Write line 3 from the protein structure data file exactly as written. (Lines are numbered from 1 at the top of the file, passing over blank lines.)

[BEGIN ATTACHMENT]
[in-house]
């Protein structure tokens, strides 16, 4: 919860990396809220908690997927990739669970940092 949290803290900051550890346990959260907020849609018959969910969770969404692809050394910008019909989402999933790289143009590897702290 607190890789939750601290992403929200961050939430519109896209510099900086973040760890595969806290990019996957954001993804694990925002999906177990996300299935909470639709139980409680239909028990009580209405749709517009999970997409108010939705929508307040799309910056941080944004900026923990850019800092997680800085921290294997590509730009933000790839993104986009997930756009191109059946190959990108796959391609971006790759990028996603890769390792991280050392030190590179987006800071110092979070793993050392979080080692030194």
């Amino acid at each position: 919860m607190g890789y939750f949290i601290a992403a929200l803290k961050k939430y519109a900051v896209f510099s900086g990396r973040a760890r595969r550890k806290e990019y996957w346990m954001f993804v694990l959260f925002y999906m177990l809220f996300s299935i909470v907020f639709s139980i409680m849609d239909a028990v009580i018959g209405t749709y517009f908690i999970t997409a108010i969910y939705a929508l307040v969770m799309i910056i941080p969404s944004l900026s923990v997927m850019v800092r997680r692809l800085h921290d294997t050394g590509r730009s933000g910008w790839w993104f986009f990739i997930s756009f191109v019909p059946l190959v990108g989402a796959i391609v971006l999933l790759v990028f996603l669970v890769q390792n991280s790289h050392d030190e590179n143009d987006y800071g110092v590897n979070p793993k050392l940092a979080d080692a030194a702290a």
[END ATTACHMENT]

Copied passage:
């Amino acid at each position: 919860m607190g890789y939750f949290i601290a992403a929200l803290k961050k939430y519109a900051v896209f510099s900086g990396r973040a760890r595969r550890k806290e990019y996957w346990m954001f993804v694990l959260f925002y999906m177990l809220f996300s299935i909470v907020f639709s139980i409680m849609d239909a028990v009580i018959g209405t749709y517009f908690i999970t997409a108010i969910y939705a929508l307040v969770m799309i910056i941080p969404s944004l900026s923990v997927m850019v800092r997680r692809l800085h921290d294997t050394g590509r730009s933000g910008w790839w993104f986009f990739i997930s756009f191109v019909p059946l190959v990108g989402a796959i391609v971006l999933l790759v990028f996603l669970v890769q390792n991280s790289h050392d030190e590179n143009d987006y800071g110092v590897n979070p793993k050392l940092a979080d080692a030194a702290a």